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Johan Vansummeren: The man who won Paris-Roubaix with a flat tyre

In-depth
4 Feb 2019
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Words: Joe Robinson

Next weekend, when you go out for your club run, here's a little challenge for you: ride ahead of the group with a couple of others and hold them at bay for most of the ride. Next, attack those with you 15km away from the cafe stop.

Then, ride as hard as you can, chew the stem and intentionally smash your precious carbon wheels over every pothole en route. Then when you're finally just 5km away from that cup of tea and slab of cake, pinch your rear tyre. Let it go flat but don't stop, just keep riding. 

Drag yourself through that final 10 minutes or so of riding with a rear flat without getting caught by those behind. Bounce up and down on the rim, looking back over your shoulder, watching your mates getting closer and closer but don't let them catch you.

Swap your club mates for the hardest pros in cycling and you'll have gone some way to emulating what Johan Vansummeren did at Paris-Roubaix in 2011.

On that fateful day nearly eight years ago now, the gangly Flemish domestique entered the famous velodrome alone and made history. He went from humble domestique to cobblestone owner. From just another Flemish bike racer to never having to buy himself a pint in his Flemish local again.

What makes it even more impressive is that it was never in the script for Johan to win that day. He wasn't even leading his own team.

He was playing second-fiddle to a rainbow-clad Norse God by the name Thor Hushovd. He was the Garmin-Transitions leader that day, not Johan. The Flandrian was there to work, to burn his matches for his 'superior' teammate. 

Johan was allowed a bit of a free role but when it boiled down to it, he was working for Thor who was racing Fabian Cancellara, the defending champion.

I'm not privy to what team manager Jonathan Vaughters said to Johan in the team bus before the race but if I was to hazard a guess it would be something like 'Get yourself up the road but don't take Fabian with you. Make sure you give Thor a gel when he catches you. Try and make the finish'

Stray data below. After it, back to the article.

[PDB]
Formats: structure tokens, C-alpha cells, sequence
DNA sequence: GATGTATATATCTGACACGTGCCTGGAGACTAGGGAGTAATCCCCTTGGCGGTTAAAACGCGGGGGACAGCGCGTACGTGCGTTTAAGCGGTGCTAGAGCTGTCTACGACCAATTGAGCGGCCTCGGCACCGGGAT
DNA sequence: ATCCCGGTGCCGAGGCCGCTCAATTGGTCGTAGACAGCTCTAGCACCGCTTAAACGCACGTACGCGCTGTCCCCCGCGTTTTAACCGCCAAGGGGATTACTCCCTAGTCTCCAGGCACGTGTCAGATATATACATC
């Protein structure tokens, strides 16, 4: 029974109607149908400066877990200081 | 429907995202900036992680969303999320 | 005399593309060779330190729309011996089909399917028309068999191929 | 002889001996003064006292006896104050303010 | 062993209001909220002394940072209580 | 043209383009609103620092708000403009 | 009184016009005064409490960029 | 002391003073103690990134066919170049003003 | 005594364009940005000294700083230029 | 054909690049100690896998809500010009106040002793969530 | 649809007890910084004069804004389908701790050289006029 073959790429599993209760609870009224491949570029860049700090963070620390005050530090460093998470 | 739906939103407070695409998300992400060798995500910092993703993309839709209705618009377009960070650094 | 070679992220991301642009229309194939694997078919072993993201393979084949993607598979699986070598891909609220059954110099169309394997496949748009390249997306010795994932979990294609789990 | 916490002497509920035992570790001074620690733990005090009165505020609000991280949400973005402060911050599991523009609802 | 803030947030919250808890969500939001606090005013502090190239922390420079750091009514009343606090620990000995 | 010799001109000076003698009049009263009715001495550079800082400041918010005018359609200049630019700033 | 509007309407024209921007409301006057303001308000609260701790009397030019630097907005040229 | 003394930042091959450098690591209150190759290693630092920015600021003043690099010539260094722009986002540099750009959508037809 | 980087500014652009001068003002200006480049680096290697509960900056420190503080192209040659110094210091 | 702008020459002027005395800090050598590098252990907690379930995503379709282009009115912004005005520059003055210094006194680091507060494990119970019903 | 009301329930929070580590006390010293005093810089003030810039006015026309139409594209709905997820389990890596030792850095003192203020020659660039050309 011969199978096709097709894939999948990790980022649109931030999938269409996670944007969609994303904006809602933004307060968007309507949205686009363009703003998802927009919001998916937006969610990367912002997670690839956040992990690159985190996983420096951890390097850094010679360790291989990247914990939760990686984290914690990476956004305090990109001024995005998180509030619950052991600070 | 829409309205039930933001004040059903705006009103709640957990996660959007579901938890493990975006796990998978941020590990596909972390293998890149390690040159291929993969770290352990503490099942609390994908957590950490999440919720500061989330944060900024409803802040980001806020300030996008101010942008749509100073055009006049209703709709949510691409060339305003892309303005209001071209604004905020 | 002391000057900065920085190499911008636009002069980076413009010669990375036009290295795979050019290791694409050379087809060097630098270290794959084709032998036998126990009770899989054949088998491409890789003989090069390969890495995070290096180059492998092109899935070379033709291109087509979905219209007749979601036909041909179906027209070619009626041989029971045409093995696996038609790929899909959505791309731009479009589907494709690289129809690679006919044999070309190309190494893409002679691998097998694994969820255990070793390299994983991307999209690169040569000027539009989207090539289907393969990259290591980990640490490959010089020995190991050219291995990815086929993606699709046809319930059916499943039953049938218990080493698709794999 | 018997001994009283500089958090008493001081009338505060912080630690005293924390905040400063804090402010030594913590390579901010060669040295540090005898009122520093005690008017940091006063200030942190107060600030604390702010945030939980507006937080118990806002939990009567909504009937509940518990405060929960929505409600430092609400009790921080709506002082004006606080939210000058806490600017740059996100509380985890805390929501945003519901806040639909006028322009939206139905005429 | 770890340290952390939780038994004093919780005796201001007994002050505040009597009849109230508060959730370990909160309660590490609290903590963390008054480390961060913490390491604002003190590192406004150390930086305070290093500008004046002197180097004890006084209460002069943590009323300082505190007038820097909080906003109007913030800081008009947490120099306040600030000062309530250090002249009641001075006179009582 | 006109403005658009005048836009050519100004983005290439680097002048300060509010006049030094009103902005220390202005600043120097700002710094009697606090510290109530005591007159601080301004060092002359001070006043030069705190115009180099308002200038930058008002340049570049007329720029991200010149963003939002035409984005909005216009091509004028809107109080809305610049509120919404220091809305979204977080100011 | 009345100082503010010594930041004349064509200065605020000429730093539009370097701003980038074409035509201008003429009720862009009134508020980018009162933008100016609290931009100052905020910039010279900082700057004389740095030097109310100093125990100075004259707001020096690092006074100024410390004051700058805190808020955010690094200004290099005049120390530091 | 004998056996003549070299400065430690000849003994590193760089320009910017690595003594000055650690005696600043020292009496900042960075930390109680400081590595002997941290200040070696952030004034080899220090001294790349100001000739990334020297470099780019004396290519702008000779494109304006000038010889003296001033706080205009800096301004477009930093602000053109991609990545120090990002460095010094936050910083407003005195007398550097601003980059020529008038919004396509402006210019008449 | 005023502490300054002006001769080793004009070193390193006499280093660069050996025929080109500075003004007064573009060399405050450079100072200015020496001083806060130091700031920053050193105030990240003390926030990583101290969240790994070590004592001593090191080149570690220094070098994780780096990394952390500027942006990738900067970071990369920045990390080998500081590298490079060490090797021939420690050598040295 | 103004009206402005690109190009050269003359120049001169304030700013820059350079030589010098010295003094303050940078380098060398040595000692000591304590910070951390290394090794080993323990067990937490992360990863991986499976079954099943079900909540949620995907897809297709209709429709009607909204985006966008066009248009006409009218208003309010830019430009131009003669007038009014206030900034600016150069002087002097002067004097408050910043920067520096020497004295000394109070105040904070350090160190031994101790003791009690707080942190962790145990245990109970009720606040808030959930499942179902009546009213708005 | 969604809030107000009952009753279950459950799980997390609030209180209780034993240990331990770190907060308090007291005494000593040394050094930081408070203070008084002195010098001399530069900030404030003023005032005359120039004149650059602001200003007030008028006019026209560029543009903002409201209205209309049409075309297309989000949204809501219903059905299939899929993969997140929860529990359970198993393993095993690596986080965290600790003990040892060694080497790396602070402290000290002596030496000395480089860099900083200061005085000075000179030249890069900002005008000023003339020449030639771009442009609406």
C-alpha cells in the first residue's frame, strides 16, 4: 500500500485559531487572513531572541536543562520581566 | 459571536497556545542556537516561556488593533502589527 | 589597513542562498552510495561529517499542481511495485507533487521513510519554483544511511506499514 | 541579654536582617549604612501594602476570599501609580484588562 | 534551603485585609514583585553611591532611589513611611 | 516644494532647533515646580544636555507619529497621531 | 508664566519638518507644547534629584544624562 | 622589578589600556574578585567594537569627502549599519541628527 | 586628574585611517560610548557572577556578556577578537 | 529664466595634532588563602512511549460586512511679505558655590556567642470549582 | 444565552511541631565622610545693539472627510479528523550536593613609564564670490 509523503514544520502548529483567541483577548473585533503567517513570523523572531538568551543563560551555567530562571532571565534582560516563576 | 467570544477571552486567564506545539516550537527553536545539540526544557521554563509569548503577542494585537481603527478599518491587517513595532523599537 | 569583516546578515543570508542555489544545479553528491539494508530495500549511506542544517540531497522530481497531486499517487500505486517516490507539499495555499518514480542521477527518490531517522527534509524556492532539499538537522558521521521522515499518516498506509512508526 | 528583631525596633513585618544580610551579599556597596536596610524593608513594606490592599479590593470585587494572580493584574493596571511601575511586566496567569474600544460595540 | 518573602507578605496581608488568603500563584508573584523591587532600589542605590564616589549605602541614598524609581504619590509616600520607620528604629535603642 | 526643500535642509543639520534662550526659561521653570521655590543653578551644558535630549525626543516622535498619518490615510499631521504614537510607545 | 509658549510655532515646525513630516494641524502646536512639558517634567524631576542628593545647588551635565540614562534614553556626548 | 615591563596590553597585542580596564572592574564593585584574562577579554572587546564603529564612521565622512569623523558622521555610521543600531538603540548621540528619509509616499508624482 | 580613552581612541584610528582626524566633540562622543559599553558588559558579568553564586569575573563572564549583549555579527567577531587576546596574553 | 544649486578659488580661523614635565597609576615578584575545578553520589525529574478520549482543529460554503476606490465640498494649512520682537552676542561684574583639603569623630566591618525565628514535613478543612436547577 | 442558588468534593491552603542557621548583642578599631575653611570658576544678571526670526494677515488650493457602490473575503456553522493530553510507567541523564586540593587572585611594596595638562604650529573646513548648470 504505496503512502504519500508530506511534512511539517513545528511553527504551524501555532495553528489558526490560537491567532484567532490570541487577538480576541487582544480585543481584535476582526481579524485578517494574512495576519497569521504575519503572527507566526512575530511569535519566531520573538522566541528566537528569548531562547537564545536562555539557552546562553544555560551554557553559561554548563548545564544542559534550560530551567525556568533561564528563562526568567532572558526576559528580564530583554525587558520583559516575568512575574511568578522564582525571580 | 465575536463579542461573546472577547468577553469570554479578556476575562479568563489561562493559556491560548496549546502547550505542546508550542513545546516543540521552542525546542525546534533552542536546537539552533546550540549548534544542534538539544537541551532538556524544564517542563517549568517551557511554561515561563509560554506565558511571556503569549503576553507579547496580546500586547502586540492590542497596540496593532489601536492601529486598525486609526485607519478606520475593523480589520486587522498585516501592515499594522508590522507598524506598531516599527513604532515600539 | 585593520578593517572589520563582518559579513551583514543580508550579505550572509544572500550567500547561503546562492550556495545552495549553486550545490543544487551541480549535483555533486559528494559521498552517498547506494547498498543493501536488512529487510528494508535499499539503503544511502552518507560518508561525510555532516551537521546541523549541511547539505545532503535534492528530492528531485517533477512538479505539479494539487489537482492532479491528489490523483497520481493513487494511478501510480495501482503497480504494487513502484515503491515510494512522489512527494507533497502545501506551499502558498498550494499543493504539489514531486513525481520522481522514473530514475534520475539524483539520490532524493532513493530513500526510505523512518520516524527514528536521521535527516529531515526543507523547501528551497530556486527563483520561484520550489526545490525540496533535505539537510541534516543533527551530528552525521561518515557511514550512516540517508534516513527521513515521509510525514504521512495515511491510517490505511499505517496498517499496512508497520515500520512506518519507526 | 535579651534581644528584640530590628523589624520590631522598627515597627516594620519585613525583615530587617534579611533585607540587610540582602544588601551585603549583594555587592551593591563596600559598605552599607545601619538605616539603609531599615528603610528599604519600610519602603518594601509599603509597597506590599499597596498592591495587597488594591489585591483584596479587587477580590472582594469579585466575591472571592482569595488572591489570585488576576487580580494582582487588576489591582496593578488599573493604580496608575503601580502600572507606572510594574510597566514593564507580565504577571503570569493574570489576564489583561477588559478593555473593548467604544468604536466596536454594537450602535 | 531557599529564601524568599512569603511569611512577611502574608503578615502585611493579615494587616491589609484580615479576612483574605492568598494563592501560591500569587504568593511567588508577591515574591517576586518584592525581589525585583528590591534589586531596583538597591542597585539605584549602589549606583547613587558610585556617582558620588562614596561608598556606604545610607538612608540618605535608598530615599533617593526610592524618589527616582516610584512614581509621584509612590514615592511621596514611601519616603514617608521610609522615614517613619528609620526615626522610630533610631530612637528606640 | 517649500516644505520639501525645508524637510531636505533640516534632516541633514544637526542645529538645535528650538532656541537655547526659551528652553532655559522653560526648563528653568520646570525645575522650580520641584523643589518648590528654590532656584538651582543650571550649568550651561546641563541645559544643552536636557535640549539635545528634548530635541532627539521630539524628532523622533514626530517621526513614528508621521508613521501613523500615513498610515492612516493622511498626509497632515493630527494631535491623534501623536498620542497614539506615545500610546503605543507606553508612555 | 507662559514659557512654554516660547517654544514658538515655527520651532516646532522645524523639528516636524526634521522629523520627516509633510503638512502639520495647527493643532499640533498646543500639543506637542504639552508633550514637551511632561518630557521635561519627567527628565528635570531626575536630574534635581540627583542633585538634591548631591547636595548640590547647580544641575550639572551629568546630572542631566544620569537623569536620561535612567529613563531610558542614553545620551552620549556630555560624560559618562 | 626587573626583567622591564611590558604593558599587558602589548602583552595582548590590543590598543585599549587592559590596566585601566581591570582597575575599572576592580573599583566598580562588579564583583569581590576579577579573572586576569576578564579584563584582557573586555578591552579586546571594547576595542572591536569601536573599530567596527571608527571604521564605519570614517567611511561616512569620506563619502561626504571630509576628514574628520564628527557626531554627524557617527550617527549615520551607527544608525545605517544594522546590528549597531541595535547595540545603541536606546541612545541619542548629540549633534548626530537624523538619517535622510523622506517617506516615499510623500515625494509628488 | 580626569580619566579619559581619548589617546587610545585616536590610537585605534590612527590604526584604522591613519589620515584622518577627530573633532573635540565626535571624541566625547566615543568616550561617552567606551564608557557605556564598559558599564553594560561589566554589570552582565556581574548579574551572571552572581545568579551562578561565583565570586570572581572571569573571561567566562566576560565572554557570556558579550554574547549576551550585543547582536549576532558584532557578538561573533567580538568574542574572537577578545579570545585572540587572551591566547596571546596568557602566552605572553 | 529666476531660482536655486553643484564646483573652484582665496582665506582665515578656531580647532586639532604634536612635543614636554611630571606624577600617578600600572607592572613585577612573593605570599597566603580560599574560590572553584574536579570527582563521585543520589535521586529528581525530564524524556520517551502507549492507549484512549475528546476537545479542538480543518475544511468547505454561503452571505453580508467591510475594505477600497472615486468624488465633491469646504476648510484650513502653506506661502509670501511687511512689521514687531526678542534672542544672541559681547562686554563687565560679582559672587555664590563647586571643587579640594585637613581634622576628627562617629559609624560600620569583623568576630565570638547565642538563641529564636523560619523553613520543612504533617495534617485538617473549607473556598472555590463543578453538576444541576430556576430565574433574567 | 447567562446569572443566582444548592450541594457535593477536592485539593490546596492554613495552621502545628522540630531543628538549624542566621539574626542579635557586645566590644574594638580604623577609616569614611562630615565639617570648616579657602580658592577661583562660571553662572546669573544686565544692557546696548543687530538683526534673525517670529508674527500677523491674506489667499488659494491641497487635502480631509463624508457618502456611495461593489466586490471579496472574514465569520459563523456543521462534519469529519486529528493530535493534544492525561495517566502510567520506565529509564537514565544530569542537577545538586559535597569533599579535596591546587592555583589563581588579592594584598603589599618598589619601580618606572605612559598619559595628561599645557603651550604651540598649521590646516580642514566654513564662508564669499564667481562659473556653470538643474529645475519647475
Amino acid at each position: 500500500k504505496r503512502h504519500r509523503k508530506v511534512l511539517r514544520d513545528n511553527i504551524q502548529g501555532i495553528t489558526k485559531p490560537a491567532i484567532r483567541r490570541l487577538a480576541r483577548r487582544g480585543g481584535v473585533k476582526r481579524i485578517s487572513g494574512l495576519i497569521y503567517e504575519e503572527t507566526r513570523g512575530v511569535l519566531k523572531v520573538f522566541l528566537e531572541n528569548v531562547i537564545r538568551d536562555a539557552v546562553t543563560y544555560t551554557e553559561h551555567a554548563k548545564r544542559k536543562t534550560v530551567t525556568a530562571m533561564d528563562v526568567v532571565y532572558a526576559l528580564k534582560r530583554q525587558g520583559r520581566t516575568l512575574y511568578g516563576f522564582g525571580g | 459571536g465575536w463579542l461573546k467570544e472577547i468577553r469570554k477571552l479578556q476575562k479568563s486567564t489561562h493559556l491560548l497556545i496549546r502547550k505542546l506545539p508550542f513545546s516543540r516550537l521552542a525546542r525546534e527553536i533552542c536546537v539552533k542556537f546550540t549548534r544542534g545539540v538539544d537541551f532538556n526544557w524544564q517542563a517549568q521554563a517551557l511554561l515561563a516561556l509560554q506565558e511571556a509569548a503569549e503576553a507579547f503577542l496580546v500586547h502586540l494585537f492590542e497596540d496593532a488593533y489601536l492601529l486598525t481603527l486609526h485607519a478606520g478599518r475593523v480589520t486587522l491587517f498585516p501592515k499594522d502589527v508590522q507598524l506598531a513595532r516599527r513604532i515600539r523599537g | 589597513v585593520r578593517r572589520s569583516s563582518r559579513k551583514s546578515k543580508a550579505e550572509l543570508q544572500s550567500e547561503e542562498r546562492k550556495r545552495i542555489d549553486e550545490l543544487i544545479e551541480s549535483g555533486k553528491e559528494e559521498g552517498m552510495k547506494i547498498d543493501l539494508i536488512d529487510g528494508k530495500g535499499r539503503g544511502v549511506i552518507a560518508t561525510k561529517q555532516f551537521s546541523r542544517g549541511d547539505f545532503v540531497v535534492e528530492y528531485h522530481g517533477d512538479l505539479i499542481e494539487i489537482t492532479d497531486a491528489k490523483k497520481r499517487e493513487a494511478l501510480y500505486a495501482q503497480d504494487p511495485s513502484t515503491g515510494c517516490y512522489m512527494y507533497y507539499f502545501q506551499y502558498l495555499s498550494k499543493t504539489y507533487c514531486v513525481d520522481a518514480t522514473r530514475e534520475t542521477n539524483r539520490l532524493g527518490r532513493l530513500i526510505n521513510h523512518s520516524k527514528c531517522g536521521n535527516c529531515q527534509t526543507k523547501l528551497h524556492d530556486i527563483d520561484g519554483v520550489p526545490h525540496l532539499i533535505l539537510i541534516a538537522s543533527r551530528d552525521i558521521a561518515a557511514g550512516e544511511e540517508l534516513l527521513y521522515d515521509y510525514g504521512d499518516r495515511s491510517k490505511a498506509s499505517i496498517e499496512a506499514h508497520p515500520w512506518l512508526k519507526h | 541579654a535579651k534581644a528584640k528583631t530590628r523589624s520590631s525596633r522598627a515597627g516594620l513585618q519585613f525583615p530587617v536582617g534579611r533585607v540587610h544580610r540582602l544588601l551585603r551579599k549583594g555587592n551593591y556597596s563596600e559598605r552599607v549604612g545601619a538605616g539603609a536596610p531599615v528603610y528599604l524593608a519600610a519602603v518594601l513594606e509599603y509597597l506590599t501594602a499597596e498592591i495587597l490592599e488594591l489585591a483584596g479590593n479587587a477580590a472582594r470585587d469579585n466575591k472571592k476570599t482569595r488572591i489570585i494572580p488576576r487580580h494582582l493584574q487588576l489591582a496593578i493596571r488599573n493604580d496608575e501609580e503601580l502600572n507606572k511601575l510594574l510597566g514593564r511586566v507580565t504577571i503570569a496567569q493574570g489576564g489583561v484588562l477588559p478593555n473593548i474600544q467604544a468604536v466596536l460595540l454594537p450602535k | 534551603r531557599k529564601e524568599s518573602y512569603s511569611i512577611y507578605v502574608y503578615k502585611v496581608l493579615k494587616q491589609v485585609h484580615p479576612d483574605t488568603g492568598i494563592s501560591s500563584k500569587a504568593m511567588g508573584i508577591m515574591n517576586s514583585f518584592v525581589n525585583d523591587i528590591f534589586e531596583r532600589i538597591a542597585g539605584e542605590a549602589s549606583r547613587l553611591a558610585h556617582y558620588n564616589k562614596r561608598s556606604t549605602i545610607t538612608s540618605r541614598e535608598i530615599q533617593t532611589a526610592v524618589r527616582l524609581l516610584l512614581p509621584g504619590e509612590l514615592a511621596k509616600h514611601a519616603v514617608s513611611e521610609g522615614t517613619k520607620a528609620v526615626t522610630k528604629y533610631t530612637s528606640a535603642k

That's probably what would have happened but the thing is, he never got caught. Not by Thor, not by Fabian, by no one. 

Instead, he made the day's breakaway and systematically whittled down a group of 17, cobble sector after cobble sector, until eventually, he had only three for company. 

That's where he rolled the dice. On the Carrefour de l'Arbre – the day's final big hurdle, the last five-star pavé. Where teammate Thor had lost it two years previous.

Full gas into a right-hand bend, Johan was alone. You ever ridden Carrefour? I have, twice. It's horrible. You've ridden the best part of 50km on Napoleonic cobbles already and then you are forced onto that. Us amateurs can barely ride it let alone attack as Johan did.

That, in itself, would have been an iconic move but the best was yet to come.

Fast forward 10km of riding alone, suffering ahead of the three riders he'd squeezed off his wheel and keeping a stalking Fabian at bay, he realises there's a problem, a really big one. His rear tyre is going flat. 

What do you do? Stop to change wheels and get caught and probably lose a sprint in the velodrome or just ride on and hope you don't roll the tyre. 

You do the latter, obviously. You put your head down, lean over the front of the bike, turn the pedals and pray to the Roubaix Gods that Fabian doesn't find out about your little problem. 

Look at the concentration on Johan's face. I doubt he even realised what was happening let alone allowed the reality of just a third professional win at the toughest single day of bike racing to sink in. 

That final 5km would have likely felt longer than the previous 253km but he got through. Rode across the line and raised his arms in tears.

Rear puncture yet still wins Paris-Roubaix. Still holds of Fabian Cancellara. Still wins by 19 seconds.

  

I recently saw Johan when attending the Deceuninck-QuickStep team launch in Calpe, Spain. He works for Flemish television now and was wearing a tartan jacket and very tight jeans that looked to be fashionably short. His shoes had metal studs on them.

We shared a lift on the way to some rider interviews. I said thanks for pressing the button but I wanted to say thanks for not changing his wheel on the outskirts of Roubaix or for not getting caught by Fabian Cancellara. 

For backing yourself that you could win and proving to the likes of Mathew Hayman that you are good enough to win Roubaix if you just keep trying. 

I should have said 'Cor, Roubaix 2011. Some race, mate.' He'd have probably liked it but I didn't. 

So instead, I'm saying it here. Johan Vansummeren, Paris-Roubaix 2011, smashed it mate.